Kitchens aren’t the only rooms that can leak! Wetness can be just as common in living rooms or bedrooms, depending upon where the roof needs to be repaired, or where the chimney is. That’s why LVP is the perfect answer.

It’s fast becoming a preferred flooring choice, not just for humid, wet rooms like kitchens, baths, and laundry rooms, but also for living rooms, bedrooms, foyers, halls, etc.

LVP stands for luxury vinyl plank that’s cut into planks, rather than in the customary square sheets. The strips are usually on large boards to really look like timber. While LVP is thought of mainly as a wood-look, you can also get it to resemble stone or tile.

It comes in a wide variety of colors, finishes, as well as texturing, so it can look hand-scraped, wire-brushed, distressed or antiqued. Some of the most popular wood species are: Oak, hickory, teak, chestnut, and walnut.

The product is ultra-durable, waterproof, affordable, and easy to maintain and install.

The big differences from genuine hardwood: It’s totally waterproof and budget-friendly.

So get LVP for your living room and you can have a “hardwood” floor with a glossy finish, just as you see in the design publications.
Need more convincing?
Okay, let’s break it down. Genuine wood has a coating of thick, clear plastic, only it’s referred to as the “finish” on hardwood. It sits on top of the wood which, when you think about it, it's there as the flooring’s show pony.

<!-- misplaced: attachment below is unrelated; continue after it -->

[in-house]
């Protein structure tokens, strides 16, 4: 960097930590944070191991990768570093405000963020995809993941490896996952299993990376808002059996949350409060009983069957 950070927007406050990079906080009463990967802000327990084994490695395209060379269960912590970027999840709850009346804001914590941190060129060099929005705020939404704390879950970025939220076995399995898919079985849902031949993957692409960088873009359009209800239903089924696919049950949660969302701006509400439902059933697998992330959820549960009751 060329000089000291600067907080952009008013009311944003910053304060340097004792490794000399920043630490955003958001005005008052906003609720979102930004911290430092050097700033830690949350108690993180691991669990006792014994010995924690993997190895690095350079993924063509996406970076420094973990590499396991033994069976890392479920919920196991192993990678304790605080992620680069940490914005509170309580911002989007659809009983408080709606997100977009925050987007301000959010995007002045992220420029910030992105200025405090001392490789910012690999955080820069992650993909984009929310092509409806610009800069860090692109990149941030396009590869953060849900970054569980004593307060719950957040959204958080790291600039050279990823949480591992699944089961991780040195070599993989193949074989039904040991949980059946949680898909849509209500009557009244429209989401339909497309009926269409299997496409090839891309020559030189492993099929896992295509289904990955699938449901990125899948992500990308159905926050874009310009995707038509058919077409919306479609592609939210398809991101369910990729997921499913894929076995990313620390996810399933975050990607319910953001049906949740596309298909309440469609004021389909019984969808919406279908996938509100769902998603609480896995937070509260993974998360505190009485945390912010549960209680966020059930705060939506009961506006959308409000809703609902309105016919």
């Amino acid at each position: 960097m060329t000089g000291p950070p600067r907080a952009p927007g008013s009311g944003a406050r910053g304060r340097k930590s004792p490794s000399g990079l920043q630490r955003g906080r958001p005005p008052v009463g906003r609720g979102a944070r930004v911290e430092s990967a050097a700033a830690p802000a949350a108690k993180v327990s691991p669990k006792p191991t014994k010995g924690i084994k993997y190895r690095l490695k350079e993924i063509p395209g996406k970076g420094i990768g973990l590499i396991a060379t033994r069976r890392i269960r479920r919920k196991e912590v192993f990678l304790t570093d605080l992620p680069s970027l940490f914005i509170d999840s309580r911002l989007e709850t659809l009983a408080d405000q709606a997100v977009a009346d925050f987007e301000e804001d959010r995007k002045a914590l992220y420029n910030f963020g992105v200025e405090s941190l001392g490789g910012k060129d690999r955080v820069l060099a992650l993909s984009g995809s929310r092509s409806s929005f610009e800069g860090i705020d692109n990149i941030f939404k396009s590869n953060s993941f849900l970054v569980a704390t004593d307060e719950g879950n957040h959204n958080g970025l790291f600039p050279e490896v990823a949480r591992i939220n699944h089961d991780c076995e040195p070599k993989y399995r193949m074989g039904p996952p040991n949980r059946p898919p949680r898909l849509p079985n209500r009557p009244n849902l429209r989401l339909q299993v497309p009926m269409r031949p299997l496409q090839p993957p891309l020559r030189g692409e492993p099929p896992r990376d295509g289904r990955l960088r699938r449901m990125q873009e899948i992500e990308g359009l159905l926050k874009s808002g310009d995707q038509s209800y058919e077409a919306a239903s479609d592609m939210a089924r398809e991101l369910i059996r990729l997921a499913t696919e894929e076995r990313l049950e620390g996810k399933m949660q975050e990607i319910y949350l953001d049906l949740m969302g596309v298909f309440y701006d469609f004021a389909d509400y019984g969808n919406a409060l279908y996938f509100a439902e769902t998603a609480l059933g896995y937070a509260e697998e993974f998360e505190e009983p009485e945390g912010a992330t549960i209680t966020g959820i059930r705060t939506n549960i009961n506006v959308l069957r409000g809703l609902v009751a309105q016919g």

That’s the same with this product, only that same kind of coating is called a wear layer which protects the flooring, but it’s really the same as the “finish.” The wood is an image, taking with high definition photography. That image is the show pony.

Remember, when it comes to LVP, thicker is better, because it provides more durability and cushion. It should be somewhere around eight mm. A thicker product also hides a lot of imperfections in a subfloor. This is where we say an old cliché: “You get what you pay for.” The ultra-cheap bargain, basement brands are sure to cut corners someplace, and will probably be too thin.

For more information, visit the Specialty Flooring showroom in Ridgeland, SC.